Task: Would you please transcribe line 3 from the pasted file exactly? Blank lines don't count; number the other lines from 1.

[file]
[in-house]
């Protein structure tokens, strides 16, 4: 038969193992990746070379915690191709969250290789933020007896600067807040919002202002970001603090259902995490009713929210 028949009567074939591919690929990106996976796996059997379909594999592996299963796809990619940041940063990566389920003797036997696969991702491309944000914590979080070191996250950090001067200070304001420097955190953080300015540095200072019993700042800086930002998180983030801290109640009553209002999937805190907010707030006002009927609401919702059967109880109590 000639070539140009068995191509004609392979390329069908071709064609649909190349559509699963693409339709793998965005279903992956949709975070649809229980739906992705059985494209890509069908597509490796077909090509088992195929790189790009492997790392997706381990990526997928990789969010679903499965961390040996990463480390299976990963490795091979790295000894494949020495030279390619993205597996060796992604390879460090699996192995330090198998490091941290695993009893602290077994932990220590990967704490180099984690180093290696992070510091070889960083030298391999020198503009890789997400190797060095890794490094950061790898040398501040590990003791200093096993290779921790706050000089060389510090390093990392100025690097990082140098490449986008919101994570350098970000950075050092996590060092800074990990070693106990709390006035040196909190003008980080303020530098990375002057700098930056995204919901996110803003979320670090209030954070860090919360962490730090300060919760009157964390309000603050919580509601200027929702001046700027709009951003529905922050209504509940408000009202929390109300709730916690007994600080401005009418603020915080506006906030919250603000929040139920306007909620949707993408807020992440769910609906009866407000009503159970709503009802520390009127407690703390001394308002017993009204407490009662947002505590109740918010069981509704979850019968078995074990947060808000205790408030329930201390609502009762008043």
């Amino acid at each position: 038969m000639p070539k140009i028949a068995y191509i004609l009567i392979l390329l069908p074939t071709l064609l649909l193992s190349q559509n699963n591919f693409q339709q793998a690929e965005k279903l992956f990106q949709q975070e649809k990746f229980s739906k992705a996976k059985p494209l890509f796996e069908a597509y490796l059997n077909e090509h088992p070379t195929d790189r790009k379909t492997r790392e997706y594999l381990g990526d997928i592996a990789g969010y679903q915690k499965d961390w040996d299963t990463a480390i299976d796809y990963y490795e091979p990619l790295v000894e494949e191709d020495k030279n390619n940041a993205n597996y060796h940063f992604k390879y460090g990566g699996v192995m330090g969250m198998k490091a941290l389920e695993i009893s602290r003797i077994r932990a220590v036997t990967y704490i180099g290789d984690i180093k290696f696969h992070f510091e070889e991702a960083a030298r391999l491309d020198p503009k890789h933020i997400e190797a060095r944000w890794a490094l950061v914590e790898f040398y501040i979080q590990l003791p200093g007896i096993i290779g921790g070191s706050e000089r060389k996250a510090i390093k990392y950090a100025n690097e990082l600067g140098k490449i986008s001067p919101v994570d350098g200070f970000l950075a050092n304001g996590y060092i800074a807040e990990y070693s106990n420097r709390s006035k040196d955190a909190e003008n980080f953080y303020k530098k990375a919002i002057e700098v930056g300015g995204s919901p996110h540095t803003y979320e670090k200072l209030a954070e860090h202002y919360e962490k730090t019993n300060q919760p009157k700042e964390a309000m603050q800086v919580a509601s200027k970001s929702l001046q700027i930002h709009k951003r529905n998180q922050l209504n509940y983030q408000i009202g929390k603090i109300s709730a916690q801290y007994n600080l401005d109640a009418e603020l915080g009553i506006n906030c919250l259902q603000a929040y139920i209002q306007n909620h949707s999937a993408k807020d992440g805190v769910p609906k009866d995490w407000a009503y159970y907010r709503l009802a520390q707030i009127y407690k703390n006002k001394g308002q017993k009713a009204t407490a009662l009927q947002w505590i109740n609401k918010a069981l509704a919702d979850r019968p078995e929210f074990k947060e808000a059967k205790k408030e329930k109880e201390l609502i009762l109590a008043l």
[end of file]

């Amino acid at each position: 038969m000639p070539k140009i028949a068995y191509i004609l009567i392979l390329l069908p074939t071709l064609l649909l193992s190349q559509n699963n591919f693409q339709q793998a690929e965005k279903l992956f990106q949709q975070e649809k990746f229980s739906k992705a996976k059985p494209l890509f796996e069908a597509y490796l059997n077909e090509h088992p070379t195929d790189r790009k379909t492997r790392e997706y594999l381990g990526d997928i592996a990789g969010y679903q915690k499965d961390w040996d299963t990463a480390i299976d796809y990963y490795e091979p990619l790295v000894e494949e191709d020495k030279n390619n940041a993205n597996y060796h940063f992604k390879y460090g990566g699996v192995m330090g969250m198998k490091a941290l389920e695993i009893s602290r003797i077994r932990a220590v036997t990967y704490i180099g290789d984690i180093k290696f696969h992070f510091e070889e991702a960083a030298r391999l491309d020198p503009k890789h933020i997400e190797a060095r944000w890794a490094l950061v914590e790898f040398y501040i979080q590990l003791p200093g007896i096993i290779g921790g070191s706050e000089r060389k996250a510090i390093k990392y950090a100025n690097e990082l600067g140098k490449i986008s001067p919101v994570d350098g200070f970000l950075a050092n304001g996590y060092i800074a807040e990990y070693s106990n420097r709390s006035k040196d955190a909190e003008n980080f953080y303020k530098k990375a919002i002057e700098v930056g300015g995204s919901p996110h540095t803003y979320e670090k200072l209030a954070e860090h202002y919360e962490k730090t019993n300060q919760p009157k700042e964390a309000m603050q800086v919580a509601s200027k970001s929702l001046q700027i930002h709009k951003r529905n998180q922050l209504n509940y983030q408000i009202g929390k603090i109300s709730a916690q801290y007994n600080l401005d109640a009418e603020l915080g009553i506006n906030c919250l259902q603000a929040y139920i209002q306007n909620h949707s999937a993408k807020d992440g805190v769910p609906k009866d995490w407000a009503y159970y907010r709503l009802a520390q707030i009127y407690k703390n006002k001394g308002q017993k009713a009204t407490a009662l009927q947002w505590i109740n609401k918010a069981l509704a919702d979850r019968p078995e929210f074990k947060e808000a059967k205790k408030e329930k109880e201390l609502i009762l109590a008043l």